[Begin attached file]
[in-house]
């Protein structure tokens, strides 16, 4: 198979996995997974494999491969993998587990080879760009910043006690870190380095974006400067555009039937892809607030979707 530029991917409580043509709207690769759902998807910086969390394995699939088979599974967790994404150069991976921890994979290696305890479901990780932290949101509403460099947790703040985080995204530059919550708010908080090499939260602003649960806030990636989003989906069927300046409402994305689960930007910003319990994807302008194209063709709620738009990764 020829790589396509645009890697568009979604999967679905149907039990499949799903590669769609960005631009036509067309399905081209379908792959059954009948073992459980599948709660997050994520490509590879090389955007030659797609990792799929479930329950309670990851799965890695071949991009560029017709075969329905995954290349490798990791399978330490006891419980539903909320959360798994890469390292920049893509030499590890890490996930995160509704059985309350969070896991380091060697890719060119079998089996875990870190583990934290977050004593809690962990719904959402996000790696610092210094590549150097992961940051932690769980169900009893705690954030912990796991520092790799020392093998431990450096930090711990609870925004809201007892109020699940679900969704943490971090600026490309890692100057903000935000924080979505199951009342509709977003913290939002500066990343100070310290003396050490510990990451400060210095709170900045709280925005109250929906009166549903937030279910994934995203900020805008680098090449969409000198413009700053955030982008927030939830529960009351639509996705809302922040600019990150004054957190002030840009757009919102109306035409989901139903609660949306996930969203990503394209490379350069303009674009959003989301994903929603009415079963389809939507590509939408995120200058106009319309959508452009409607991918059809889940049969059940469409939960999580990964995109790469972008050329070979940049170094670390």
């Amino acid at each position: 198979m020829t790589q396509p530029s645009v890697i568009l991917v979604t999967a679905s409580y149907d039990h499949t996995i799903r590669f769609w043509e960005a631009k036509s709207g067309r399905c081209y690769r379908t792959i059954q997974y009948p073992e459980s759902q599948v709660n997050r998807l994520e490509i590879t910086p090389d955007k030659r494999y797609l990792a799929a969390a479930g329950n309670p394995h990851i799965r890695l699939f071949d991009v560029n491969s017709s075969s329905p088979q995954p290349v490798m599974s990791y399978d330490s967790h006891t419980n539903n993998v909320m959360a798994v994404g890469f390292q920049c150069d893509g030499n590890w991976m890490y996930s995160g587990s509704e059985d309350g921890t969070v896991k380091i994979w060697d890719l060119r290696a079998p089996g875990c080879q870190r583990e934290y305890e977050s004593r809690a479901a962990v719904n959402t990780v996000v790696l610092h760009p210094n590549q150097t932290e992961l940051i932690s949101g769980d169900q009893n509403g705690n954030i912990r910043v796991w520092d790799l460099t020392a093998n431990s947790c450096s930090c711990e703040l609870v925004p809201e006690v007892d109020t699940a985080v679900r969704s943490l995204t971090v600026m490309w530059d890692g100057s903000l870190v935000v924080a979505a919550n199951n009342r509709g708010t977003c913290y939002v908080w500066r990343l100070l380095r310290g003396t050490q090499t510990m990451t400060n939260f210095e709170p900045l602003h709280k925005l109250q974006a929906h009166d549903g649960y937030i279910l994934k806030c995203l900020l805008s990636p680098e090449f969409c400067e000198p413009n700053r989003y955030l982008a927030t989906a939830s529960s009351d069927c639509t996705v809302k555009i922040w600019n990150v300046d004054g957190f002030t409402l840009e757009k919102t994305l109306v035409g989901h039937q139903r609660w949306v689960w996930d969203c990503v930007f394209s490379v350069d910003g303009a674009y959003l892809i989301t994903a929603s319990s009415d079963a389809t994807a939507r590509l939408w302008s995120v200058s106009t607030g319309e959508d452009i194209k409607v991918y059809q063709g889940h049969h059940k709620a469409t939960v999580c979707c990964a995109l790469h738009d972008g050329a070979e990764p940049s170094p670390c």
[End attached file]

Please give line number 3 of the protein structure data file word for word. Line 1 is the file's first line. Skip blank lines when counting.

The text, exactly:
């Amino acid at each position: 198979m020829t790589q396509p530029s645009v890697i568009l991917v979604t999967a679905s409580y149907d039990h499949t996995i799903r590669f769609w043509e960005a631009k036509s709207g067309r399905c081209y690769r379908t792959i059954q997974y009948p073992e459980s759902q599948v709660n997050r998807l994520e490509i590879t910086p090389d955007k030659r494999y797609l990792a799929a969390a479930g329950n309670p394995h990851i799965r890695l699939f071949d991009v560029n491969s017709s075969s329905p088979q995954p290349v490798m599974s990791y399978d330490s967790h006891t419980n539903n993998v909320m959360a798994v994404g890469f390292q920049c150069d893509g030499n590890w991976m890490y996930s995160g587990s509704e059985d309350g921890t969070v896991k380091i994979w060697d890719l060119r290696a079998p089996g875990c080879q870190r583990e934290y305890e977050s004593r809690a479901a962990v719904n959402t990780v996000v790696l610092h760009p210094n590549q150097t932290e992961l940051i932690s949101g769980d169900q009893n509403g705690n954030i912990r910043v796991w520092d790799l460099t020392a093998n431990s947790c450096s930090c711990e703040l609870v925004p809201e006690v007892d109020t699940a985080v679900r969704s943490l995204t971090v600026m490309w530059d890692g100057s903000l870190v935000v924080a979505a919550n199951n009342r509709g708010t977003c913290y939002v908080w500066r990343l100070l380095r310290g003396t050490q090499t510990m990451t400060n939260f210095e709170p900045l602003h709280k925005l109250q974006a929906h009166d549903g649960y937030i279910l994934k806030c995203l900020l805008s990636p680098e090449f969409c400067e000198p413009n700053r989003y955030l982008a927030t989906a939830s529960s009351d069927c639509t996705v809302k555009i922040w600019n990150v300046d004054g957190f002030t409402l840009e757009k919102t994305l109306v035409g989901h039937q139903r609660w949306v689960w996930d969203c990503v930007f394209s490379v350069d910003g303009a674009y959003l892809i989301t994903a929603s319990s009415d079963a389809t994807a939507r590509l939408w302008s995120v200058s106009t607030g319309e959508d452009i194209k409607v991918y059809q063709g889940h049969h059940k709620a469409t939960v999580c979707c990964a995109l790469h738009d972008g050329a070979e990764p940049s170094p670390c």